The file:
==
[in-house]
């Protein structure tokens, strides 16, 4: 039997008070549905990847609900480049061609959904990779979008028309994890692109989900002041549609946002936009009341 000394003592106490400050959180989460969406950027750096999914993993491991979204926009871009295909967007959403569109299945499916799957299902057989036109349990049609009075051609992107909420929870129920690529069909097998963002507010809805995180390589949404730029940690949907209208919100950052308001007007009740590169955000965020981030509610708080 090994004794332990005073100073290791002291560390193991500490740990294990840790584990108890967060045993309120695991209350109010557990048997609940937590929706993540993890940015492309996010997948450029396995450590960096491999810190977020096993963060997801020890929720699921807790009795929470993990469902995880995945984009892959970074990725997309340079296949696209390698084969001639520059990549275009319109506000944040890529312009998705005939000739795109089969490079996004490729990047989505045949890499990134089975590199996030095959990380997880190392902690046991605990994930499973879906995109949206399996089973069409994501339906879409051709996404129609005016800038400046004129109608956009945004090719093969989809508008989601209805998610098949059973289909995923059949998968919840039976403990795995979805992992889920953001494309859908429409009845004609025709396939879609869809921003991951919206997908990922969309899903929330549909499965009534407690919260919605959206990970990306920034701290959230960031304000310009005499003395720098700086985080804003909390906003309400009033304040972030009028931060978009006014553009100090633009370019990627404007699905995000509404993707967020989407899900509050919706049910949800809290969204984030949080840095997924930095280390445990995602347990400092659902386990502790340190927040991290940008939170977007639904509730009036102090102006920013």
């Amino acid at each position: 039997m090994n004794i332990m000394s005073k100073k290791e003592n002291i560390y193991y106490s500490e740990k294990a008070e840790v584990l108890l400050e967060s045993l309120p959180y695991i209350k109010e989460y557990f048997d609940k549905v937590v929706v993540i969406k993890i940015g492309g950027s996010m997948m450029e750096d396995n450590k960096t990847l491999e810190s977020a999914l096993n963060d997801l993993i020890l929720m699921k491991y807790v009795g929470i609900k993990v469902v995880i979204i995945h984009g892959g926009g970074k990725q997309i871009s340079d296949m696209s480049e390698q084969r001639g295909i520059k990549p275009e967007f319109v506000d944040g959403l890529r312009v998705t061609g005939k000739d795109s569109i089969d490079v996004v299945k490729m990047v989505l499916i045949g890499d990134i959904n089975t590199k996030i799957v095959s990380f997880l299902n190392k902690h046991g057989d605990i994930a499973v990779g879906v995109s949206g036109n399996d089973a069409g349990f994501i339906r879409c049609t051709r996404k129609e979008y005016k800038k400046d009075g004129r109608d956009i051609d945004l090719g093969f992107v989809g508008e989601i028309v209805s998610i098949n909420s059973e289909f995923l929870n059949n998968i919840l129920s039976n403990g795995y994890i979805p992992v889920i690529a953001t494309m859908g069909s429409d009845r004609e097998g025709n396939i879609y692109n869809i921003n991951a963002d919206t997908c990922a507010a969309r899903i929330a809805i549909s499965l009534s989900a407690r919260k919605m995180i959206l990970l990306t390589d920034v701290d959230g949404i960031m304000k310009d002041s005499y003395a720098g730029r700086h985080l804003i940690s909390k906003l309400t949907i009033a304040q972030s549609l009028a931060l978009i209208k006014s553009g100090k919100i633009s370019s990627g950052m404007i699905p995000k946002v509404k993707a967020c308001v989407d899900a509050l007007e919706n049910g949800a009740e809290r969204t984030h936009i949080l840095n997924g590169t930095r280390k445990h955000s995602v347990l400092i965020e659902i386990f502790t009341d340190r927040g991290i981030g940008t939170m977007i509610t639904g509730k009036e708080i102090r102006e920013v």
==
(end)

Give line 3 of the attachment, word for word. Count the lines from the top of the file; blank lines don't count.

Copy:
């Amino acid at each position: 039997m090994n004794i332990m000394s005073k100073k290791e003592n002291i560390y193991y106490s500490e740990k294990a008070e840790v584990l108890l400050e967060s045993l309120p959180y695991i209350k109010e989460y557990f048997d609940k549905v937590v929706v993540i969406k993890i940015g492309g950027s996010m997948m450029e750096d396995n450590k960096t990847l491999e810190s977020a999914l096993n963060d997801l993993i020890l929720m699921k491991y807790v009795g929470i609900k993990v469902v995880i979204i995945h984009g892959g926009g970074k990725q997309i871009s340079d296949m696209s480049e390698q084969r001639g295909i520059k990549p275009e967007f319109v506000d944040g959403l890529r312009v998705t061609g005939k000739d795109s569109i089969d490079v996004v299945k490729m990047v989505l499916i045949g890499d990134i959904n089975t590199k996030i799957v095959s990380f997880l299902n190392k902690h046991g057989d605990i994930a499973v990779g879906v995109s949206g036109n399996d089973a069409g349990f994501i339906r879409c049609t051709r996404k129609e979008y005016k800038k400046d009075g004129r109608d956009i051609d945004l090719g093969f992107v989809g508008e989601i028309v209805s998610i098949n909420s059973e289909f995923l929870n059949n998968i919840l129920s039976n403990g795995y994890i979805p992992v889920i690529a953001t494309m859908g069909s429409d009845r004609e097998g025709n396939i879609y692109n869809i921003n991951a963002d919206t997908c990922a507010a969309r899903i929330a809805i549909s499965l009534s989900a407690r919260k919605m995180i959206l990970l990306t390589d920034v701290d959230g949404i960031m304000k310009d002041s005499y003395a720098g730029r700086h985080l804003i940690s909390k906003l309400t949907i009033a304040q972030s549609l009028a931060l978009i209208k006014s553009g100090k919100i633009s370019s990627g950052m404007i699905p995000k946002v509404k993707a967020c308001v989407d899900a509050l007007e919706n049910g949800a009740e809290r969204t984030h936009i949080l840095n997924g590169t930095r280390k445990h955000s995602v347990l400092i965020e659902i386990f502790t009341d340190r927040g991290i981030g940008t939170m977007i509610t639904g509730k009036e708080i102090r102006e920013v």